Eugène Henri Paul Gauguin
June 7, 1848, Paris, France – May 8, 1903, Atuona, Marquesas Islands, French Polynesia
If I did what has already been done, I would be a plagiarist and would consider myself unworthy; so I do something different and people call me a scoundrel. I'd rather be a scoundrel than a plagiarist!
Art = a mad search for individualism.
"We never really know what stupidity is until we have experimented on ourselves."
"There is always a heavy demand for fresh mediocrity. In every generation the least cultivated taste has the largest appetite.''
"In art, all who have done something other than their predecessors have merited the epithet of revolutionary, and it is they alone who are masters."
It is better to paint from memory, for thus your work will be your own...
I made a promise to keep a watch over myself, to remain master of myself, so that I might become a sure observer.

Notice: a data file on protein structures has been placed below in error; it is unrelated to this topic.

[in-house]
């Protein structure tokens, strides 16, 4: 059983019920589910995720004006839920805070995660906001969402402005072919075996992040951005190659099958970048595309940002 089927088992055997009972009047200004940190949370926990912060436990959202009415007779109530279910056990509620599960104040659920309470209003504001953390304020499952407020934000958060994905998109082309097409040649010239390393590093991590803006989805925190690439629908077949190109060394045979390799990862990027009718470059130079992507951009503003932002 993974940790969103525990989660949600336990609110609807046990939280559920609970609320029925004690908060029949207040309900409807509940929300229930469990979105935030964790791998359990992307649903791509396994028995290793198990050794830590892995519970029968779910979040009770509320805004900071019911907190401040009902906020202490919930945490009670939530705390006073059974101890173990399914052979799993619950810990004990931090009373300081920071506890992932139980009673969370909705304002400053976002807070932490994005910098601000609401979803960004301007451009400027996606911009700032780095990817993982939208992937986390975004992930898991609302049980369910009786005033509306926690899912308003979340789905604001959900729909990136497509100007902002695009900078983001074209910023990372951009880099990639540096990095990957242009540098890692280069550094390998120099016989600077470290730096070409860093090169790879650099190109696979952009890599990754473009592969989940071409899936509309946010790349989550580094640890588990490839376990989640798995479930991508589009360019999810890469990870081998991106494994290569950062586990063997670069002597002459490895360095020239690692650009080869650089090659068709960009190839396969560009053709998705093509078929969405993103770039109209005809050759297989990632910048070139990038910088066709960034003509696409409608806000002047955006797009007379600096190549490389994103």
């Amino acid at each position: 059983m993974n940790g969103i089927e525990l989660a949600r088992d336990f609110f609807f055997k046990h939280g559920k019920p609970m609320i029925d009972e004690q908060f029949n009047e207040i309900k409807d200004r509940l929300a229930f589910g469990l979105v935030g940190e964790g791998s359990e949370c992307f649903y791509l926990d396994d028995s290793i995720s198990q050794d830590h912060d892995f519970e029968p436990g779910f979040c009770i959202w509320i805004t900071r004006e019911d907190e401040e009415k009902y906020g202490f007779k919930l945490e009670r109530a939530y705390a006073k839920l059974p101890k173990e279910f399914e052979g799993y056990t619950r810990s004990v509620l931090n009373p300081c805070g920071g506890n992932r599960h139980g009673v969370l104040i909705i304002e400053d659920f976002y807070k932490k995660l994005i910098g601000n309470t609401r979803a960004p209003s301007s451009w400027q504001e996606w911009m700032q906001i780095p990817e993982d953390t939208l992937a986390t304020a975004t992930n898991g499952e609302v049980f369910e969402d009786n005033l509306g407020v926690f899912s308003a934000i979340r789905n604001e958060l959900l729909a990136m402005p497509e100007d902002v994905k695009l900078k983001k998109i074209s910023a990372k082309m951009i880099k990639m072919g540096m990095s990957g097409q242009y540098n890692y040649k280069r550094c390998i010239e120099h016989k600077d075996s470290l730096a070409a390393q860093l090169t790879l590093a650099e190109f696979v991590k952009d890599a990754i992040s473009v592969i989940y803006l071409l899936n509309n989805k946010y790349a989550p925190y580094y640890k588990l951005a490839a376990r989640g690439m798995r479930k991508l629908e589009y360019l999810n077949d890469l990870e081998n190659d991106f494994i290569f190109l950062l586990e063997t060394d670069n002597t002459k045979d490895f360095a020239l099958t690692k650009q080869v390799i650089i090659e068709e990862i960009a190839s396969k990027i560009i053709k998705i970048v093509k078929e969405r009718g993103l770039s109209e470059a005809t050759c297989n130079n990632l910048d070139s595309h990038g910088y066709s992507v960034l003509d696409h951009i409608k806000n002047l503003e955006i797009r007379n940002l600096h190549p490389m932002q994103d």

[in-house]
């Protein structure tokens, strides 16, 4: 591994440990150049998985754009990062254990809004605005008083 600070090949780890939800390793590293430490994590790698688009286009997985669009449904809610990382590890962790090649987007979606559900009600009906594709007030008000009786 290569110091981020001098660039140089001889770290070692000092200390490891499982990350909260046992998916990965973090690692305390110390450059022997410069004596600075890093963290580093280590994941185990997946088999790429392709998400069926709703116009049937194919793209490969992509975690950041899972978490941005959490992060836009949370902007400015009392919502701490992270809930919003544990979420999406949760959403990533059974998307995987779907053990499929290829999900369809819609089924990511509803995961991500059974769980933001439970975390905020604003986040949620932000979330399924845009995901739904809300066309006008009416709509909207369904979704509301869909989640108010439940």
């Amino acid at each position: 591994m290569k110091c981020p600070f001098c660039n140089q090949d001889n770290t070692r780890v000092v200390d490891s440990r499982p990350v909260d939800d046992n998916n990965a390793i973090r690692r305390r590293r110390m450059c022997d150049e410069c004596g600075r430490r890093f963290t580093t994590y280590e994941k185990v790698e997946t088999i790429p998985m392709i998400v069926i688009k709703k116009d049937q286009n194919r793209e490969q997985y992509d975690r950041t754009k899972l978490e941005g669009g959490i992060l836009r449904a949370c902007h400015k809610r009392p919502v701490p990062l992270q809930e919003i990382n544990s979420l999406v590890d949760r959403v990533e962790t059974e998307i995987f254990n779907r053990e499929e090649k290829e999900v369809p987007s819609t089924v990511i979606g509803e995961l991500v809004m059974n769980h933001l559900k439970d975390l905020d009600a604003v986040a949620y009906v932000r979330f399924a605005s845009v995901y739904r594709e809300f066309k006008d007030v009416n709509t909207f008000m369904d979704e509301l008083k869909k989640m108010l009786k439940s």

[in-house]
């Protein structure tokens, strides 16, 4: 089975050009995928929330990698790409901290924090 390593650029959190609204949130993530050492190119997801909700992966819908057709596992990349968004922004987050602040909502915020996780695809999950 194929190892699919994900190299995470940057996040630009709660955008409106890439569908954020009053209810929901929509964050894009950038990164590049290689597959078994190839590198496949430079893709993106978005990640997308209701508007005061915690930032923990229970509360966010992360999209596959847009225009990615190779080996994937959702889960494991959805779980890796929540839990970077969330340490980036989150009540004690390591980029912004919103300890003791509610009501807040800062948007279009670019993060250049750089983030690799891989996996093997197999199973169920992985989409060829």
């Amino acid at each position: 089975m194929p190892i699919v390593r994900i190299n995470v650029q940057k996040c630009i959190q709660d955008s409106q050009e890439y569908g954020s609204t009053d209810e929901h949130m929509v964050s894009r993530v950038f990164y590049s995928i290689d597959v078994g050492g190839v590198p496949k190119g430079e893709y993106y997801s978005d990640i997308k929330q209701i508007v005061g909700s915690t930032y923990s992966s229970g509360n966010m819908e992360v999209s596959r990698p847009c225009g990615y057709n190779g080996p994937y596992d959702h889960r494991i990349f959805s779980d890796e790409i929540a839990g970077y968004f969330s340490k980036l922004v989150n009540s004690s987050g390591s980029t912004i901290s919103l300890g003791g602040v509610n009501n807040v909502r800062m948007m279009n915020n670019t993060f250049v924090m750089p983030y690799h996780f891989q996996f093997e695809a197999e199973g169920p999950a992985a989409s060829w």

Do you know what will soon be the ultimate in truth? – photography, once it begins to reproduce colors, and that won't be long in coming. And yet you want an intelligent man to sweat for months so as to give the illusion he can do something as well as an ingenious little machine can!
"Go on working, freely and furiously, and you will make progress"
"Perhaps I have no talent, but all vanity aside – I do not believe that anyone makes an artistic attempt, no matter how small, without having a little – or there are many fools."
" What still concerns me the most is: am I on the right track, am I making progress, am I making mistakes in art?"
In February 2015, an 1892 painting by Paul Gauguin sold to a group of state museums in Qatar for nearly $300 million. That sum broke the previous record, for Paul Cezanne's "The Card Players," also purchased by Qatar for about $250 million three years ago.
The painting, NafeaFaaIpoipo (When Will You Marry?), depicts two Tahitian women, and had previously been owned by Rudolf Staechelin. Staechelin, who lives in Basel, Switzerland, stated that he was unhappy with the way the local museum, the Kunstmuseum Basel – which had held the Gauguin for the better part of the past 50 years – was going about renovating the property.